The two sub-projects aim at comparing and exploring the relationship between two modalities of religio-political activism by African Christians, namely 'lobbying' (Botswana) and 'reform' (South Africa). Whereas 'activism' is here understood as an umbrella term for attention-seeking religio-political activity, lobbying and reform are more indirect, soft-speaking and discretional practice of exerting influence on a clearly demarcated audience in the relevant public sphere. Lobbying addresses decision-makers in order to bring about certain outcomes in the wider religio-political realm, reform aims at the personal and subject-oriented reformation of people belonging to specific target populations who can - but do not necessarily - have to be decision-makers themselves. Comparing these two modalities of religio-political activism therefore provides important insights into two forms of religio-political activism that have different audiences and 'directions' of communication. As understood in this project, lobbying is characterized by a 'bottom-up' approach, reform, on the other hand, follows a 'top-down' approach.
The main goals of the research I’ll undertake in Botswana, are exploring 1) the continuous positioning of Christian organizations (especially Pentecostal churches) in political debates in Botswana about sexuality and gendered relationships and 2) the process of religio-political lobby in Botswana in the context of on-going public debates about sexuality and gendered social relations. I will pay particular attention to interactions and exchanges that take place between a collective of religious organizations, their leadership and their associations on the one hand, and to the domain of the (public) expression of political power and public opinion on the other.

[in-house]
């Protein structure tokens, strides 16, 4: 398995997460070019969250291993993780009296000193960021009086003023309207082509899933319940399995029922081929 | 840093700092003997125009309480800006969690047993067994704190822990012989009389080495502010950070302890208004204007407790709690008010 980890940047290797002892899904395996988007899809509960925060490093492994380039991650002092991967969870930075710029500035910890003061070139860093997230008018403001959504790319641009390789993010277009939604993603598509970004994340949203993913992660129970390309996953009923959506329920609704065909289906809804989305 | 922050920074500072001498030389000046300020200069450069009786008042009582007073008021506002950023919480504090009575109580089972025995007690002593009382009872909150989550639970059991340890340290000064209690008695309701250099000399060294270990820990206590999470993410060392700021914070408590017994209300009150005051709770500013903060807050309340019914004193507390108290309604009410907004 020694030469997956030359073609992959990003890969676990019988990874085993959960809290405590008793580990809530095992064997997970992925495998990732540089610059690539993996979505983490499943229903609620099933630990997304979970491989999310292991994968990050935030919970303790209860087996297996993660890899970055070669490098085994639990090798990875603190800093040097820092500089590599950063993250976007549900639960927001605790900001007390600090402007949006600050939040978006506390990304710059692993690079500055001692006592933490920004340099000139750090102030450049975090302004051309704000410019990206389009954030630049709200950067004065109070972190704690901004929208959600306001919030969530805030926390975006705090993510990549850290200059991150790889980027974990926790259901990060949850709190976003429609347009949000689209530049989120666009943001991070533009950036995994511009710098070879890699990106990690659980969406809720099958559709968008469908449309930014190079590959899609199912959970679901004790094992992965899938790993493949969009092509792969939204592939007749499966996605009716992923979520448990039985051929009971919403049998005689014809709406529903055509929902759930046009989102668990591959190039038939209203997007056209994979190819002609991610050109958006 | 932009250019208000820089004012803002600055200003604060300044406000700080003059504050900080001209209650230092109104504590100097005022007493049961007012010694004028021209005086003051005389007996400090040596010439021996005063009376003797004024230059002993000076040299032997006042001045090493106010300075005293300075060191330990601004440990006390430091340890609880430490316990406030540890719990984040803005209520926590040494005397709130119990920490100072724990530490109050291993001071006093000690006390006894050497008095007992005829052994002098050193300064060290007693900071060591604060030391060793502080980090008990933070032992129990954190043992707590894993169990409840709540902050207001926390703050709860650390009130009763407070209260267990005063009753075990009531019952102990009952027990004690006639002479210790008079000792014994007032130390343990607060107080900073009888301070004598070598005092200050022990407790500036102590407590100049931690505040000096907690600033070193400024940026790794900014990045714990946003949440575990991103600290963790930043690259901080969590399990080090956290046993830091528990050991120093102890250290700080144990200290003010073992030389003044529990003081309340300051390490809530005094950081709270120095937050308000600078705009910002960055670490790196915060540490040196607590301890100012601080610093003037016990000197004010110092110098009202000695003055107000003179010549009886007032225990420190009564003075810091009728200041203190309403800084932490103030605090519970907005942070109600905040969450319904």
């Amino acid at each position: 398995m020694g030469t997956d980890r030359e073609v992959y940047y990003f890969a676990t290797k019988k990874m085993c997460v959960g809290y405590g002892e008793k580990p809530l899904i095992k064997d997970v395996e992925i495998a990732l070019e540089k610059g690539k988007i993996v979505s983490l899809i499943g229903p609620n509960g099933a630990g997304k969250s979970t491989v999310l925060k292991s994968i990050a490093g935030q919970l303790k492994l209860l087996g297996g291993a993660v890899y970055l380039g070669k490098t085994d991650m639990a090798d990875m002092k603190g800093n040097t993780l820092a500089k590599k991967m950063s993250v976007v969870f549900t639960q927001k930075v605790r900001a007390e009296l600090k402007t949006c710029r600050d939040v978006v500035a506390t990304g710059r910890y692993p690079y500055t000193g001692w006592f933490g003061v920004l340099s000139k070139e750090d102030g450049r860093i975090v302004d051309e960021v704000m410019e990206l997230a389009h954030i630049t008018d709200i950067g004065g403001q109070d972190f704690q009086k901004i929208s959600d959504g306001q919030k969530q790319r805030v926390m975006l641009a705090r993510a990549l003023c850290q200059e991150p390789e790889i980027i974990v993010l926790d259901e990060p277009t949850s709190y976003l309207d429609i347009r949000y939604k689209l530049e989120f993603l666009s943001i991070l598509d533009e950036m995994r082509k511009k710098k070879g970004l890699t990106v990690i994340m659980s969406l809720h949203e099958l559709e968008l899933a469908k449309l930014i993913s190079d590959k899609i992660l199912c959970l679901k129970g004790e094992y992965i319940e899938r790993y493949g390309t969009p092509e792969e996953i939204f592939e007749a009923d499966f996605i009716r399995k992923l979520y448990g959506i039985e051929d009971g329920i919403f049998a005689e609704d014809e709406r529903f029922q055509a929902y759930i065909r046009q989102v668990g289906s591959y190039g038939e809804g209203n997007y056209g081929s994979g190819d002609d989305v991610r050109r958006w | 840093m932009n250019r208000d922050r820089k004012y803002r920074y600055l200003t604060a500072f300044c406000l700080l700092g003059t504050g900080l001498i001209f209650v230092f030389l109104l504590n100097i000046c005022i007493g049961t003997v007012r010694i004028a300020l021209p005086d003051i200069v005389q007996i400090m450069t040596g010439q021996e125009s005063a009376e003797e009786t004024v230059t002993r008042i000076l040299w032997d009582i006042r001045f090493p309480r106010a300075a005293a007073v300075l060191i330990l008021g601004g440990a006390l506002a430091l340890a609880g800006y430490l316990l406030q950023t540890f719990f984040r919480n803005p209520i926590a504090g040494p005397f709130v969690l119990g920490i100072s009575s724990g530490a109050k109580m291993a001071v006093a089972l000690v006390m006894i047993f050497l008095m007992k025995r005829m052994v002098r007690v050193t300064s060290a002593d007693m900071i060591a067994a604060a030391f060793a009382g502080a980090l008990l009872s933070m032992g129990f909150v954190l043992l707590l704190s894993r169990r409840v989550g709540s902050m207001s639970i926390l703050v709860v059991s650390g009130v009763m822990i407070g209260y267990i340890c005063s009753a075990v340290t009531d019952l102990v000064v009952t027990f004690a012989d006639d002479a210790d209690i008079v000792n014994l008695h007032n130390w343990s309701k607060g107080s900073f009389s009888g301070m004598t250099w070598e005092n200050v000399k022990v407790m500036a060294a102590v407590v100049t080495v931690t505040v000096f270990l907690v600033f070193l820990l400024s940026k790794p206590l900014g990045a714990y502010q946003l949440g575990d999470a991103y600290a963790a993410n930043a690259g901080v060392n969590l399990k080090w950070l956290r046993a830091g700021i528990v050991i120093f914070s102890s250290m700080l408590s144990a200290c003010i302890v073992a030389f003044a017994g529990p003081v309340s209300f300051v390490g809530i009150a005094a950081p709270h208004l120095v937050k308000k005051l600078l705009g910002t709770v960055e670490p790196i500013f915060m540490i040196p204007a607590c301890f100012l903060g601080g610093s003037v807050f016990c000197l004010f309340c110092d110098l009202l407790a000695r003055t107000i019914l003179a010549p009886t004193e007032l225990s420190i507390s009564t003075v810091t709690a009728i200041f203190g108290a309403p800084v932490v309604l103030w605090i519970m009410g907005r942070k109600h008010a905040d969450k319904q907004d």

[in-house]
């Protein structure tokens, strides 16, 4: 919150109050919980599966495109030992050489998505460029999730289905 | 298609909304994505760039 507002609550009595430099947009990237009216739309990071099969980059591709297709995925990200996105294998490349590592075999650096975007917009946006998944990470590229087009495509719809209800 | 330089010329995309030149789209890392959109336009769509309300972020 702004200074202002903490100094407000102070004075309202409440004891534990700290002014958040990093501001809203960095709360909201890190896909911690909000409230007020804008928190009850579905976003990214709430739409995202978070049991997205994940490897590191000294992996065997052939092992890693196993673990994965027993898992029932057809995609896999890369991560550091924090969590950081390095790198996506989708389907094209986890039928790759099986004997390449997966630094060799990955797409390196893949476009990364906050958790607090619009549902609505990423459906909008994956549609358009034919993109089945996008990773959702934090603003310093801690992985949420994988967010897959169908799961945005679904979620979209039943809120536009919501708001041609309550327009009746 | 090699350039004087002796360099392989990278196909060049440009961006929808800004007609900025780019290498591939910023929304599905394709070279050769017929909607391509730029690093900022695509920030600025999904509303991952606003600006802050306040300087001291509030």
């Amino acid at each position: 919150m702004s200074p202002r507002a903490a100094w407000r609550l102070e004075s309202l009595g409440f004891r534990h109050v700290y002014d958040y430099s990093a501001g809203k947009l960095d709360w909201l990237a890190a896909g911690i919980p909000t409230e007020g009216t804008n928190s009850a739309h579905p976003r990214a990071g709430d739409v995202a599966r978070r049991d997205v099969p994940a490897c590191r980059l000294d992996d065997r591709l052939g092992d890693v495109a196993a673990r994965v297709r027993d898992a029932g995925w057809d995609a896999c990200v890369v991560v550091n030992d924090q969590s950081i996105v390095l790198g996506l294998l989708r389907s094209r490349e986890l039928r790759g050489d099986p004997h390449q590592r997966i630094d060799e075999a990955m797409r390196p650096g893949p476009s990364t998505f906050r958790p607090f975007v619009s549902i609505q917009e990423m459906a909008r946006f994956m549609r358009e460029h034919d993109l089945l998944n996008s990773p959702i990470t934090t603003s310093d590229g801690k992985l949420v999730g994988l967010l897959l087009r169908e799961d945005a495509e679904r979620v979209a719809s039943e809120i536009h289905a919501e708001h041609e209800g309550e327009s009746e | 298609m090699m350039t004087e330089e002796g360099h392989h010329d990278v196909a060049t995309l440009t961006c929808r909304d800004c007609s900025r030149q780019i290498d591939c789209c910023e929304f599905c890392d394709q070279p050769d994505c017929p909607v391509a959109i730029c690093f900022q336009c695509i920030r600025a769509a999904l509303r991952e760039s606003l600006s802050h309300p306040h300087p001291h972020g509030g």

Die Regierung von Migration in urbanen Asylregimen
The reception and accommodation of people seeking asylum in Europe has become a key political, socio-cultural and economic challenge for the European Union and its Member States. In my analysis, I focus on the organization of forced migration in two European cities. What actors are taking part in local negotiation processes? How do they position themselves against what normative backgrounds? How do they interact and what individual or collective strategies do they use? What configurations of power and legitimacy characterize local attempts to govern migration? How do the asylum-seeking persons create room for themselves to manoeuvre? Finally, how did the experience of the 2015 ‘refugee-crisis’ affect local attempts to govern forced migration?